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Book Review: Normal People by Sally Rooney

Normal People by Sally Rooney

“Generally I find men are a lot more concerned with limiting the freedoms of women than exercising personal freedom for themselves.” 

Normal People follows two characters, Connell and Marianne, through adolescence and young adulthood. They meet in secondary school – Connell is working class, popular and the star player on his school’s football team, Marianne is wealthy, weird, quiet and the smartest in her class. After school, Connell comes to pick up his mother from her housekeeping job in Marianne’s house and they hang out and talk which eventually leads to them starting a secret sexual relationship that Connell sabotages when he fears his friends will find out. A year later, they meet again in university and the tables have turned, Marianne is the very popular one while Connell is quiet and becoming quite depressed. Throughout their college years, they circle each other, dating other people, becoming friends with other people, but always being drawn back to each other regardless.

“If people appeared to behave pointlessly in grief, it was only because human life was pointless, and this was the truth that grief revealed”

This book is angsty for sure but don’t let that put you off of reading this book. I think the compelling thing about this book is that the relationship between the two individuals seemed painfully real. The characters are very flawed and marred with very unlikable characteristics but you still find yourself rooting for them and hoping they make it out of young adulthood intact. This book shows how a lot of our lives as young adults are fueled by the constant need to perform for other people – our friends, our families, society, teachers, we are constantly inundated with these perfect lives that other people seem to be living especially with the advent of social media.

“There’s always been something inside her that men have wanted to dominate, and their desire for domination can look so much like attraction, even love.”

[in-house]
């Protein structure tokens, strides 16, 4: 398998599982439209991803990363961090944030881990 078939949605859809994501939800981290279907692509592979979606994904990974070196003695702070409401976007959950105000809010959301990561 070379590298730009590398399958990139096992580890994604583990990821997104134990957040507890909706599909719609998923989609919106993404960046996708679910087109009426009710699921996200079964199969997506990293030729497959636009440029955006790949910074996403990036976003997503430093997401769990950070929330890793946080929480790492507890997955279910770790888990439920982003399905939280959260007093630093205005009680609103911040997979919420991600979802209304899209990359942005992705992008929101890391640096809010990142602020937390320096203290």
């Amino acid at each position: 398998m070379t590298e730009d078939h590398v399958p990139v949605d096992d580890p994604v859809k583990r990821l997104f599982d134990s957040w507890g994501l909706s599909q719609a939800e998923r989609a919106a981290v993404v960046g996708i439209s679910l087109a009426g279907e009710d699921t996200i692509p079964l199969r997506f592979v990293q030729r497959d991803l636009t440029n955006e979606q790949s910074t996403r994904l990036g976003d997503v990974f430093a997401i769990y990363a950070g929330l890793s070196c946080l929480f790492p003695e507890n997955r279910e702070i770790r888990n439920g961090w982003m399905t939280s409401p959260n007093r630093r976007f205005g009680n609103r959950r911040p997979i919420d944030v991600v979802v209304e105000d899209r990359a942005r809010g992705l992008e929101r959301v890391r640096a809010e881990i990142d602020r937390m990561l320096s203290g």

This book focuses on only the important days of their lives, often skipping days and months ahead. The author simply presents the realities of their lives without any filters. This book is very humanising, I felt so exhausted after reading this, but i think that is exactly what the author intends to happen, It shows that normal people living normal lives can be quite tiresome. This book lacks quotation marks which made it difficult to follow at first but after a while, I didn’t notice the lack of quotation marks. If you’re going to be bothered by this, I recommend you do it on audio then. Also, the author puts in a lot of effort into developing her two main characters that she forgets to develop the secondary characters. Marianne’s brother and mother are so one dimensionally evil with no reasons to their actions. The author doesn’t give us a background on Marianne’s family at all. We just know that they are emotionally abusive and that’s that on that.

“And he’s attracted to her, he can admit that. After these months away from home, life seems much larger, and his personal dramas less significant. He’s not the same anxious, repressed person he was in school, when his attraction to her felt terrifying, like an oncoming train, and he threw her under it.” 

This book reminds me so much of “One Day” by David Nicholls, so if you liked that one which I did, you’d really enjoy this book. I gave this book 3 stars on goodreads and highly recommend it. Have you read this one? Are you going to? Let us know in the comments!

 

Leggy

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